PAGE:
We skied for three days and never tired of the runs or felt we were repeating ourselves. We loved the 3.6km Mirabelle red that takes you top to bottom in the Espiaube zone of the resort. Les Trois Guides restaurant halfway down is also a good spot for a hot chocolate or a hearty lunch.
Seek out the Corneblanque button lift – but watch out it is long and very steep at one point. This gives you access the outer edge of the ski area and the Pyrenees National Park at Le Vallon. At the end of the Bastan red run is Lac de l’Oule and the Refuge de l’Oule restaurant. It is a very popular lunch spot and the best advice is to get there as it opens at 12 noon to get a table.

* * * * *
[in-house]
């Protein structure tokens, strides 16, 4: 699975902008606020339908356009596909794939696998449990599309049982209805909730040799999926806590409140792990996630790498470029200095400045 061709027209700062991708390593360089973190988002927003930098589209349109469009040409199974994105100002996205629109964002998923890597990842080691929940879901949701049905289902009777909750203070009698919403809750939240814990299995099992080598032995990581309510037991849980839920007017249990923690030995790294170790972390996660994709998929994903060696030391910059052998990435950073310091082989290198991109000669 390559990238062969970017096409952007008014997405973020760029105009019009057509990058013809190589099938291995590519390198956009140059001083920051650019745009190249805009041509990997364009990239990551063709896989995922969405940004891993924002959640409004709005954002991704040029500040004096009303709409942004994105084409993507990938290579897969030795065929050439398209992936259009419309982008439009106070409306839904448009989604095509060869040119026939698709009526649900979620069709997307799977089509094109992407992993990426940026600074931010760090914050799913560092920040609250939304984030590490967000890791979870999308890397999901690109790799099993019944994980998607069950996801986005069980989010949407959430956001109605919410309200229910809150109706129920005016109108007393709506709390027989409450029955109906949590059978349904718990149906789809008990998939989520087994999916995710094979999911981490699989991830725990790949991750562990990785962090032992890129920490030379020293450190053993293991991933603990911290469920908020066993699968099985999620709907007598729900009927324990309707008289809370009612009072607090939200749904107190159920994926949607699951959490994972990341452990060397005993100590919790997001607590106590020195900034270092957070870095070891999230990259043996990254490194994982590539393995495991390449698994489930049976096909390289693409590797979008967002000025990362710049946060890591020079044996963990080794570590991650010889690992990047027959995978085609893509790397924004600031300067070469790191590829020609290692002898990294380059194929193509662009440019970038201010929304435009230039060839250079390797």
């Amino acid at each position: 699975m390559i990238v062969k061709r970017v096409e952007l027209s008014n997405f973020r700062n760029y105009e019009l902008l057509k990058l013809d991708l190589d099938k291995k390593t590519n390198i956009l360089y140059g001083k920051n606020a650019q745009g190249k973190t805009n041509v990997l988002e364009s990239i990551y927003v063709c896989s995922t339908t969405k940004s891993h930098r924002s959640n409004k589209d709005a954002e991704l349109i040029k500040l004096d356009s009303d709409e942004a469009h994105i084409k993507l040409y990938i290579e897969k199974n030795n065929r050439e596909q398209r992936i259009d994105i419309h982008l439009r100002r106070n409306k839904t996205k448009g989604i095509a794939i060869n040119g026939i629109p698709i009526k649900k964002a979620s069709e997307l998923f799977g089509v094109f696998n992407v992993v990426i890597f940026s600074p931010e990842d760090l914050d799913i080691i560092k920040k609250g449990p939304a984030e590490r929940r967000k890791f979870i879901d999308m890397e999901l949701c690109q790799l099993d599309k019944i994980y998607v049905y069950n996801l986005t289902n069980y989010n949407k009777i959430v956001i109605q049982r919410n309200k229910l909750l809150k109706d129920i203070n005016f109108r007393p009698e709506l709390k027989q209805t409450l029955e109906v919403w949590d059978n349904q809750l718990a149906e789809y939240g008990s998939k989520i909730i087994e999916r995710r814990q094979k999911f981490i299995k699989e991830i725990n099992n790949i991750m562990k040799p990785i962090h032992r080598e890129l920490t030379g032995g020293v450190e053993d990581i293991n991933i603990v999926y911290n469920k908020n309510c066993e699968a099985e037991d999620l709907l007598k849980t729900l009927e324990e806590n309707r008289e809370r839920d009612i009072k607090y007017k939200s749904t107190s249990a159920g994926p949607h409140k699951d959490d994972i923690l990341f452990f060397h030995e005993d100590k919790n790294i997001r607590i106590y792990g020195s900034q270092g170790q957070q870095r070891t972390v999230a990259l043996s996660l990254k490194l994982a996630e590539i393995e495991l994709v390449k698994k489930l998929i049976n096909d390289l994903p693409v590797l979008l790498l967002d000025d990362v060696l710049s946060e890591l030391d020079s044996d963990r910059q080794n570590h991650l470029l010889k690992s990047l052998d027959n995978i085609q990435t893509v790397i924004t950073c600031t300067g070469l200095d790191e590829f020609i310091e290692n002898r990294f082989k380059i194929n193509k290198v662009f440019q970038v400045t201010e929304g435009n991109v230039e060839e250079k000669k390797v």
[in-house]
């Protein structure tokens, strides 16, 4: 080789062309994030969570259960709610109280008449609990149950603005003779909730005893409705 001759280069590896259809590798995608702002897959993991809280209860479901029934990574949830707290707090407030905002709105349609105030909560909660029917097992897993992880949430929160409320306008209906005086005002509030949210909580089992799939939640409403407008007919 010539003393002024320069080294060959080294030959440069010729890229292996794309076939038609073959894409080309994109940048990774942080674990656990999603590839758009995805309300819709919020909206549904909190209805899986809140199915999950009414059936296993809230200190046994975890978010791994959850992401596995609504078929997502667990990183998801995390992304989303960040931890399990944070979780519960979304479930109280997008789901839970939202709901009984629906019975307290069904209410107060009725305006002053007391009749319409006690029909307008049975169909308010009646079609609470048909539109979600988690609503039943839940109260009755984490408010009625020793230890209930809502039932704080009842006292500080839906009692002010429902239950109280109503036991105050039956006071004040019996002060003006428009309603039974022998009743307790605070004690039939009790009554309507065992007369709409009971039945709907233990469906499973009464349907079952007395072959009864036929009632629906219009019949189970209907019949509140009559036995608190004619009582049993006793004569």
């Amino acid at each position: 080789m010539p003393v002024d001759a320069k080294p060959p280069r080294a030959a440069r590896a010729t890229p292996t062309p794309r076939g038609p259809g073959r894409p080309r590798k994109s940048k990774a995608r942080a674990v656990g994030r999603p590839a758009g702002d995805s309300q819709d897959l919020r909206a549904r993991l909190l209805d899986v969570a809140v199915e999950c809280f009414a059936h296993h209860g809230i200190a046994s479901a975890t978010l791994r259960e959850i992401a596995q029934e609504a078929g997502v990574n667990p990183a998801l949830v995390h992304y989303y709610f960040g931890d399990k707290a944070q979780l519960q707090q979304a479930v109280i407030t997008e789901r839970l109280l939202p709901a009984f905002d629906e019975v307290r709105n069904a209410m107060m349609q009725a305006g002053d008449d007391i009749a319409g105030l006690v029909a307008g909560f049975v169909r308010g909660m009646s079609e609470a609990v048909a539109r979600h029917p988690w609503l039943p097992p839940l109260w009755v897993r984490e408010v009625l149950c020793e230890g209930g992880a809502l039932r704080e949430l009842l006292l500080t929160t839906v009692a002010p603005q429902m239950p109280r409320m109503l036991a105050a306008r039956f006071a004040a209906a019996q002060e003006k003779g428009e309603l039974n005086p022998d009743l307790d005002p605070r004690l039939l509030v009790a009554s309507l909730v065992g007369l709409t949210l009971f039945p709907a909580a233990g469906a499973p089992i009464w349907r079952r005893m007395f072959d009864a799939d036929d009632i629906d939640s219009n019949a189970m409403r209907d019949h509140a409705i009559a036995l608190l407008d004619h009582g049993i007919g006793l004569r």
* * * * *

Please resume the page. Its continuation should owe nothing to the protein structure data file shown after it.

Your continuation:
The red run down is good, but be prepared to pole or even walk the last few metres because it is ever so slightly uphill. There is only one lift back up from the Refuge – it is an old and slow two-man chair, so if you get your timings wrong you can get stuck in a big post-lunch queue.
If you get fresh snow – as we did on the Wednesday - then head straight to the area served by the Corneblanque, Arrouyes and Glacier button lifts. There are great blues and reds here but more importantly you and your children can criss-cross between the pistes practising your powder skiing without worrying about steep gradients.
A 40-minute drive from Saint-Lary is Peyragudes. It has a similar number of runs – mainly blues and reds - as Saint-Lary. We enjoyed an excellent day’s skiing here and were particularly taken by how wide open the ski area is. There are some good long leg-burner pistes, with most runs being wide for children to enjoy practising their parallel turns on.